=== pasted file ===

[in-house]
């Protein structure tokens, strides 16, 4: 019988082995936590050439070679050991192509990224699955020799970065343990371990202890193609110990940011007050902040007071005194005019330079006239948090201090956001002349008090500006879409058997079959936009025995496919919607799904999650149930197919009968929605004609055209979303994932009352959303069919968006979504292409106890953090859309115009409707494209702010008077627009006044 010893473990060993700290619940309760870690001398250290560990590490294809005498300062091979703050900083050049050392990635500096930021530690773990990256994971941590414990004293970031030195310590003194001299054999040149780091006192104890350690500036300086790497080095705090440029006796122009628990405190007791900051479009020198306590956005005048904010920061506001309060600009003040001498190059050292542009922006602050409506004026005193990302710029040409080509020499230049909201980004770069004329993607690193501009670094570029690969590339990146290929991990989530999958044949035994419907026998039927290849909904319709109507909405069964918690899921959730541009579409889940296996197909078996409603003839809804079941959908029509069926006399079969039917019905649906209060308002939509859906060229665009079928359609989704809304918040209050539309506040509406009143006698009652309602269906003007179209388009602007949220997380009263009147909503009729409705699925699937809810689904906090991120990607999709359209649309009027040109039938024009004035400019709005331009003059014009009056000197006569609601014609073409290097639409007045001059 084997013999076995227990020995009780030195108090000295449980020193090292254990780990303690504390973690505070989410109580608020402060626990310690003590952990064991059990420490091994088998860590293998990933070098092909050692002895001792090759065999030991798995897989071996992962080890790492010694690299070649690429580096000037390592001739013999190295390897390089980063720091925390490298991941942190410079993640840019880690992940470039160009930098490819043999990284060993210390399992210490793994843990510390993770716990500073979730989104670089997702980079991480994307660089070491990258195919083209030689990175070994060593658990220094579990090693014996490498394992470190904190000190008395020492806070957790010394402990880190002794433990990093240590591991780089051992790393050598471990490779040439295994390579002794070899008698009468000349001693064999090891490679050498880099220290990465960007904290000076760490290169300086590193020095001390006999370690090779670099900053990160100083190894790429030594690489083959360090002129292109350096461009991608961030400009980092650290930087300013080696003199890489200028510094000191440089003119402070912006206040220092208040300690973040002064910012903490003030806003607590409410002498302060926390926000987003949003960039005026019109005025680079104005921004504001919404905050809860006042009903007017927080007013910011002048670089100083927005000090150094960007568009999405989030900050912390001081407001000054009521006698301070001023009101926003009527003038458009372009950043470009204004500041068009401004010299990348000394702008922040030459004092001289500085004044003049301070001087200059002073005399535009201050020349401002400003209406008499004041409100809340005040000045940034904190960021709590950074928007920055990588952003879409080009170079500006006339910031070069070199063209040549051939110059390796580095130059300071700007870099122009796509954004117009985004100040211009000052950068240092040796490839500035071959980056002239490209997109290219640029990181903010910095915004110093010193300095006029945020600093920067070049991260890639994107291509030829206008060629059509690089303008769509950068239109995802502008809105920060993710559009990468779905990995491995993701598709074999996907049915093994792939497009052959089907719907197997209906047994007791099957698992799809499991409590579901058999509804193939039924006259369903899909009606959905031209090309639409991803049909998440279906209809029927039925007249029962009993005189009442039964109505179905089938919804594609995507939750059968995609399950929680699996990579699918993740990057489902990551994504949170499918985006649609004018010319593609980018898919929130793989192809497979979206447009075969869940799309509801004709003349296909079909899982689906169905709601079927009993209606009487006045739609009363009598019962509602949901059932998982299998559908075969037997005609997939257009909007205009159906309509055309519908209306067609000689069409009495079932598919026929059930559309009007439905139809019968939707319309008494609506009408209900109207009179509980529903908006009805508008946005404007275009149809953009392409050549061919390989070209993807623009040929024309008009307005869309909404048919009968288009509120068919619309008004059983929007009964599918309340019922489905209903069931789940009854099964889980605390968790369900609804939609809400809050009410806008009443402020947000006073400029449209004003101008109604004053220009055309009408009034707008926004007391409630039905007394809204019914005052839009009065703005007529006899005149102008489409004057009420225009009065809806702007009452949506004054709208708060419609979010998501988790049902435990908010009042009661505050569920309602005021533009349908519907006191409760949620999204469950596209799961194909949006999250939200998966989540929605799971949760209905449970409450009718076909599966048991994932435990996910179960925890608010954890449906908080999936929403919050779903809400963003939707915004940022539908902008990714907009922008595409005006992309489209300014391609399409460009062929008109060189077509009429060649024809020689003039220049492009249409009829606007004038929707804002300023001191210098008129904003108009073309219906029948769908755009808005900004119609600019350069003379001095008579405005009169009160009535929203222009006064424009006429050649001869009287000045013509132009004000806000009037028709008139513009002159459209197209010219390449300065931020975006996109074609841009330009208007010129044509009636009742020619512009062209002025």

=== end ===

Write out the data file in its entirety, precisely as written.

[in-house]
């Protein structure tokens, strides 16, 4: 019988082995936590050439070679050991192509990224699955020799970065343990371990202890193609110990940011007050902040007071005194005019330079006239948090201090956001002349008090500006879409058997079959936009025995496919919607799904999650149930197919009968929605004609055209979303994932009352959303069919968006979504292409106890953090859309115009409707494209702010008077627009006044 010893473990060993700290619940309760870690001398250290560990590490294809005498300062091979703050900083050049050392990635500096930021530690773990990256994971941590414990004293970031030195310590003194001299054999040149780091006192104890350690500036300086790497080095705090440029006796122009628990405190007791900051479009020198306590956005005048904010920061506001309060600009003040001498190059050292542009922006602050409506004026005193990302710029040409080509020499230049909201980004770069004329993607690193501009670094570029690969590339990146290929991990989530999958044949035994419907026998039927290849909904319709109507909405069964918690899921959730541009579409889940296996197909078996409603003839809804079941959908029509069926006399079969039917019905649906209060308002939509859906060229665009079928359609989704809304918040209050539309506040509406009143006698009652309602269906003007179209388009602007949220997380009263009147909503009729409705699925699937809810689904906090991120990607999709359209649309009027040109039938024009004035400019709005331009003059014009009056000197006569609601014609073409290097639409007045001059 084997013999076995227990020995009780030195108090000295449980020193090292254990780990303690504390973690505070989410109580608020402060626990310690003590952990064991059990420490091994088998860590293998990933070098092909050692002895001792090759065999030991798995897989071996992962080890790492010694690299070649690429580096000037390592001739013999190295390897390089980063720091925390490298991941942190410079993640840019880690992940470039160009930098490819043999990284060993210390399992210490793994843990510390993770716990500073979730989104670089997702980079991480994307660089070491990258195919083209030689990175070994060593658990220094579990090693014996490498394992470190904190000190008395020492806070957790010394402990880190002794433990990093240590591991780089051992790393050598471990490779040439295994390579002794070899008698009468000349001693064999090891490679050498880099220290990465960007904290000076760490290169300086590193020095001390006999370690090779670099900053990160100083190894790429030594690489083959360090002129292109350096461009991608961030400009980092650290930087300013080696003199890489200028510094000191440089003119402070912006206040220092208040300690973040002064910012903490003030806003607590409410002498302060926390926000987003949003960039005026019109005025680079104005921004504001919404905050809860006042009903007017927080007013910011002048670089100083927005000090150094960007568009999405989030900050912390001081407001000054009521006698301070001023009101926003009527003038458009372009950043470009204004500041068009401004010299990348000394702008922040030459004092001289500085004044003049301070001087200059002073005399535009201050020349401002400003209406008499004041409100809340005040000045940034904190960021709590950074928007920055990588952003879409080009170079500006006339910031070069070199063209040549051939110059390796580095130059300071700007870099122009796509954004117009985004100040211009000052950068240092040796490839500035071959980056002239490209997109290219640029990181903010910095915004110093010193300095006029945020600093920067070049991260890639994107291509030829206008060629059509690089303008769509950068239109995802502008809105920060993710559009990468779905990995491995993701598709074999996907049915093994792939497009052959089907719907197997209906047994007791099957698992799809499991409590579901058999509804193939039924006259369903899909009606959905031209090309639409991803049909998440279906209809029927039925007249029962009993005189009442039964109505179905089938919804594609995507939750059968995609399950929680699996990579699918993740990057489902990551994504949170499918985006649609004018010319593609980018898919929130793989192809497979979206447009075969869940799309509801004709003349296909079909899982689906169905709601079927009993209606009487006045739609009363009598019962509602949901059932998982299998559908075969037997005609997939257009909007205009159906309509055309519908209306067609000689069409009495079932598919026929059930559309009007439905139809019968939707319309008494609506009408209900109207009179509980529903908006009805508008946005404007275009149809953009392409050549061919390989070209993807623009040929024309008009307005869309909404048919009968288009509120068919619309008004059983929007009964599918309340019922489905209903069931789940009854099964889980605390968790369900609804939609809400809050009410806008009443402020947000006073400029449209004003101008109604004053220009055309009408009034707008926004007391409630039905007394809204019914005052839009009065703005007529006899005149102008489409004057009420225009009065809806702007009452949506004054709208708060419609979010998501988790049902435990908010009042009661505050569920309602005021533009349908519907006191409760949620999204469950596209799961194909949006999250939200998966989540929605799971949760209905449970409450009718076909599966048991994932435990996910179960925890608010954890449906908080999936929403919050779903809400963003939707915004940022539908902008990714907009922008595409005006992309489209300014391609399409460009062929008109060189077509009429060649024809020689003039220049492009249409009829606007004038929707804002300023001191210098008129904003108009073309219906029948769908755009808005900004119609600019350069003379001095008579405005009169009160009535929203222009006064424009006429050649001869009287000045013509132009004000806000009037028709008139513009002159459209197209010219390449300065931020975006996109074609841009330009208007010129044509009636009742020619512009062209002025």